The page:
# Why does a positive lens focus two images at different lengths?

1. May 1, 2014

### MechEngrStdnt

Missed this part of the lab and I need to complete my lab write up.

We have a light source at one end of a track, and at the other end a screen. there is a positive lens in between them. When we set the screen at a distance away from the light source, lets say one meter, and slide the lens on the track connecting them, starting from the light source and moving towards the screen, at two distinct locations we get a focussed image. The first image, closest to the light source, is roughly 4X the size actual size of the image, while other is roughly 1/4X the size. My question is, why is this? what are those lengths? are the the focal length? and how can I show these two lengths mathematically?

Thanks!

2. May 1, 2014

### rude man

You have two equations to solve simultaneously.
The first one relates the focal distance to the object and image distances.
The second represents the constraint on your setup. What is that constraint?

3. May 1, 2014

### MechEngrStdnt

The focal length of the positive lens was supposed to be 10cm, the distance between the light and projected image was 1 meter, is this was you need?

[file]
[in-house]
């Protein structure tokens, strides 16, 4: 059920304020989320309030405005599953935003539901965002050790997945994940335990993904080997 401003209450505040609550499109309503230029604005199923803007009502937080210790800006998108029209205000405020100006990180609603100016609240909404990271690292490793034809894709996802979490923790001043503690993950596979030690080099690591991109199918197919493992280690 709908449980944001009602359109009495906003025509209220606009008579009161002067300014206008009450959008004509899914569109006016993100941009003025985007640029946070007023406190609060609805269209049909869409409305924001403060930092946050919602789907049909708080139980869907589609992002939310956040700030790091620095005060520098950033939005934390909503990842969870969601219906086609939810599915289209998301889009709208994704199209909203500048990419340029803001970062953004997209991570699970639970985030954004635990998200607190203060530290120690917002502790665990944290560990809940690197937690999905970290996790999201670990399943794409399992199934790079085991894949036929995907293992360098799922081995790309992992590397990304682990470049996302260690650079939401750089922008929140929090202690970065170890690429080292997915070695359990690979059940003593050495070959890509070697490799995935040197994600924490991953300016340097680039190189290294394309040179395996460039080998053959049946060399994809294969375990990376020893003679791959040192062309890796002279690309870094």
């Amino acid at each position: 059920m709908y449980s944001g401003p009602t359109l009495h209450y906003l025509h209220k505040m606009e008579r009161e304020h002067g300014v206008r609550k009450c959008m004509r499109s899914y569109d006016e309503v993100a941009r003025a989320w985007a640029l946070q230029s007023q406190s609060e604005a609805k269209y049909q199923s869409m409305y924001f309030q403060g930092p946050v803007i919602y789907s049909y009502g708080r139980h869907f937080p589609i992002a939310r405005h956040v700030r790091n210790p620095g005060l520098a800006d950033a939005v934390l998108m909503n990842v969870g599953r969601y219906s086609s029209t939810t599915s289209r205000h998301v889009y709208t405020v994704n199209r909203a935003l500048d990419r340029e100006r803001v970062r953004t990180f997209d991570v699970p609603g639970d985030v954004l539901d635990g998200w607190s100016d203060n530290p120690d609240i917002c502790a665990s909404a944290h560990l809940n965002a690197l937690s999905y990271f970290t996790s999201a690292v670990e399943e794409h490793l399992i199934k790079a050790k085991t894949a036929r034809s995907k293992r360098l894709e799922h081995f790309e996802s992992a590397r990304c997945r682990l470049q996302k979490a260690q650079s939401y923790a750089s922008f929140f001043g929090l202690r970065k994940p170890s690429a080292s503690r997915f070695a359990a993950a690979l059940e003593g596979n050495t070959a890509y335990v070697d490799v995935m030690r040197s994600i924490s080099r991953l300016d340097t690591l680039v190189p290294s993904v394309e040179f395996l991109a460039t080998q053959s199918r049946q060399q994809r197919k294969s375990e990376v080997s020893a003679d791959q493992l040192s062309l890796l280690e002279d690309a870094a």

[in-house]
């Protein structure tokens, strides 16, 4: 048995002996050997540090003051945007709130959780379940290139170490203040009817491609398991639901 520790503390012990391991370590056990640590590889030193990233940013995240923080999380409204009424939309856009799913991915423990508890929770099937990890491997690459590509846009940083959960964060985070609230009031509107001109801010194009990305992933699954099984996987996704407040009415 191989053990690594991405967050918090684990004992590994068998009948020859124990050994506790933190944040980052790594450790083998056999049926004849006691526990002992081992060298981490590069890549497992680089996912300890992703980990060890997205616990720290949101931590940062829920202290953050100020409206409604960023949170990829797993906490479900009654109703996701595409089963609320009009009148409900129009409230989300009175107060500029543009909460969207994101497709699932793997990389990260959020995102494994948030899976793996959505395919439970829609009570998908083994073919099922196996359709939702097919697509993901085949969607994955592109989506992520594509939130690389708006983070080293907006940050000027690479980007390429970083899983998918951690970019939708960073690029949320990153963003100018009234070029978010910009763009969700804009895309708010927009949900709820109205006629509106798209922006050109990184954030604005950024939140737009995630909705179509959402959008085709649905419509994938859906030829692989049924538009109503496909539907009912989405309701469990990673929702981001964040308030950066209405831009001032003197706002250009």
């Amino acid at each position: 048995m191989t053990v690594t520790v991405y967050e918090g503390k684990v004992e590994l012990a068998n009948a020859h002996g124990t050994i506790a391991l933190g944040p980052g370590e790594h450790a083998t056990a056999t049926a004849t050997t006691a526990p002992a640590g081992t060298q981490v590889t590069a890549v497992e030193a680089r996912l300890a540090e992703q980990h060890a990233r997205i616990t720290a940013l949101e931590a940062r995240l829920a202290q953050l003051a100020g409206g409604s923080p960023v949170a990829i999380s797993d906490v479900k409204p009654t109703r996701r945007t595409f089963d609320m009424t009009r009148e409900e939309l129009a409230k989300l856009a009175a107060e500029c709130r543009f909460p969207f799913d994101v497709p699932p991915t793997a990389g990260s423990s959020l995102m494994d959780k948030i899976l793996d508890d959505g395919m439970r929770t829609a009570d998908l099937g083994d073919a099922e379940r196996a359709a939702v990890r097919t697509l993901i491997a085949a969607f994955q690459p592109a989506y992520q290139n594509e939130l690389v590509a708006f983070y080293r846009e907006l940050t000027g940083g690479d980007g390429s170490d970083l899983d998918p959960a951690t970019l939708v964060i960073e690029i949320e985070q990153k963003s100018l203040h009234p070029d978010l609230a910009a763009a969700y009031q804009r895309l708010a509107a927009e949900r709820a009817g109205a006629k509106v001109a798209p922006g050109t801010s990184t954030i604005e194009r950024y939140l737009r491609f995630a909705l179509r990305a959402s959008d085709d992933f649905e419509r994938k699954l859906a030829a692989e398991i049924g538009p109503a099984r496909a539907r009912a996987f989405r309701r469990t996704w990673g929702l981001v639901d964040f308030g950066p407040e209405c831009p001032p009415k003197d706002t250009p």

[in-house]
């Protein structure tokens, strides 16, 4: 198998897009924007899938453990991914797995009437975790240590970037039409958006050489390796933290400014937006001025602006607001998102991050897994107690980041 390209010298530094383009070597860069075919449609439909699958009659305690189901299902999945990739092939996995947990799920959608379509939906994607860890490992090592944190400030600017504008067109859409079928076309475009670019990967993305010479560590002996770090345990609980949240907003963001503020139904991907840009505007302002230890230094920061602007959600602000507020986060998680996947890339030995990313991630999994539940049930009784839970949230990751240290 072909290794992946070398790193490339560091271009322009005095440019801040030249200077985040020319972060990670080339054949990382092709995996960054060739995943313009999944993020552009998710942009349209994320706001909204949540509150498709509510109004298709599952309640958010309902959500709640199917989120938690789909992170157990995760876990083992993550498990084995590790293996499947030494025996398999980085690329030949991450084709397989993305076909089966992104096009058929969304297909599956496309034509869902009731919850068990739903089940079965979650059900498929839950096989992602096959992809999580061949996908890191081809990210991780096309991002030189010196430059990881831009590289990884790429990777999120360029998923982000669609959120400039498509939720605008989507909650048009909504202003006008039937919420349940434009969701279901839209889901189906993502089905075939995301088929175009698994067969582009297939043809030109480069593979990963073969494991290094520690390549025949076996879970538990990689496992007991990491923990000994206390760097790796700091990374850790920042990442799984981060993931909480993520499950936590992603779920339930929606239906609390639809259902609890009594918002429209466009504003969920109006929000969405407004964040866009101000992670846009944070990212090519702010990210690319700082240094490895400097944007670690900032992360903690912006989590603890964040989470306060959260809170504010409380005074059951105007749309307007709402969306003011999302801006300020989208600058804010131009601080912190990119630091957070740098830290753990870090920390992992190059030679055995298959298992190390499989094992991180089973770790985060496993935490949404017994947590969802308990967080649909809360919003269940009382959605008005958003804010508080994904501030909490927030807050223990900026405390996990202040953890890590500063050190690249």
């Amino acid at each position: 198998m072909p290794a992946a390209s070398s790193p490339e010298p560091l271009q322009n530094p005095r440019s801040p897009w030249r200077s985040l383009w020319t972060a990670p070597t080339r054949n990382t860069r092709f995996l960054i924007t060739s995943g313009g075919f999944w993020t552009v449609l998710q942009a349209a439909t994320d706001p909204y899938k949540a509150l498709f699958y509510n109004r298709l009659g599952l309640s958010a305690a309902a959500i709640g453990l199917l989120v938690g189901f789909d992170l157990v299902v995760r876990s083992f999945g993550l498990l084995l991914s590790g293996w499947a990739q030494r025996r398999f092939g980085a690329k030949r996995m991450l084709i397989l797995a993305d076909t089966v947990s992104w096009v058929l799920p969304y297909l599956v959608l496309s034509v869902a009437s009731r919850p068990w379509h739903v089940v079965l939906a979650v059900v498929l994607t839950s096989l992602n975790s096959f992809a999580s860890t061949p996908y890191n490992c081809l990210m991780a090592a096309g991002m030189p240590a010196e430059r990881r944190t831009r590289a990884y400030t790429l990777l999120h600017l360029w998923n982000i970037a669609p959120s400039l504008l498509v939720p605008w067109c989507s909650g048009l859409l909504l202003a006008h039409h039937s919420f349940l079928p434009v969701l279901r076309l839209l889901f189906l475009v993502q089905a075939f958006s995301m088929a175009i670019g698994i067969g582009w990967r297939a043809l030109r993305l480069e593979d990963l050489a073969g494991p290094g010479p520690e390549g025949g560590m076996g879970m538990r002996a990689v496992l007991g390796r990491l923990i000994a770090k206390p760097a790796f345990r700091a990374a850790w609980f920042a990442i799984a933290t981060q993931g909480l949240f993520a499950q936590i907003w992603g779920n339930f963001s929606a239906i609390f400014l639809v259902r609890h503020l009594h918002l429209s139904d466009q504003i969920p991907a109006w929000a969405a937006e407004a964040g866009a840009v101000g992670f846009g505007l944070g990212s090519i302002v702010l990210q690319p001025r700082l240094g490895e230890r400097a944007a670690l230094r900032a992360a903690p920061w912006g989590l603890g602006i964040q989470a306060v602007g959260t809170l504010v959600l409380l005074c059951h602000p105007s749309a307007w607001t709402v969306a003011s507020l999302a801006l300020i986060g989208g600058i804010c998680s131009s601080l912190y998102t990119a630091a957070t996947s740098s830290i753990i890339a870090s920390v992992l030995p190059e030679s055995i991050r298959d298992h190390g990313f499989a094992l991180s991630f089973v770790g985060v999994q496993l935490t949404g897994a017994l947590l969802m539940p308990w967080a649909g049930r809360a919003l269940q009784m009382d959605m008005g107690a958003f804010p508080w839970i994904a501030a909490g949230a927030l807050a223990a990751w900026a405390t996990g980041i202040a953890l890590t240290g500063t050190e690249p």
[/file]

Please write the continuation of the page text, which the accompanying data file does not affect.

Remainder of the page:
4. May 1, 2014

### dauto

The distance between the lens and the object (light source) represented by p and the distance between the lens and the image (screen) represented by q satisfy the equation $$\frac{1}{p}+\frac{1}{q} = \frac{1}{f},$$ where f is the focal length of the lens. In the experiment you described they also satisfy $$p+q=L,$$ where L is the fixed distance between the light source and the screen - one meter according with your description. These two equations have two possible solutions - the two situations where a focused image was obtained. Combine that with the fact that the magnification M of a simple set up like that can be calculated by $$M=\frac{-q}{p},$$ and you'll have all you need to understand your experiment.

5. May 1, 2014

### MechEngrStdnt

awesome, makes sense. Thanks to you both!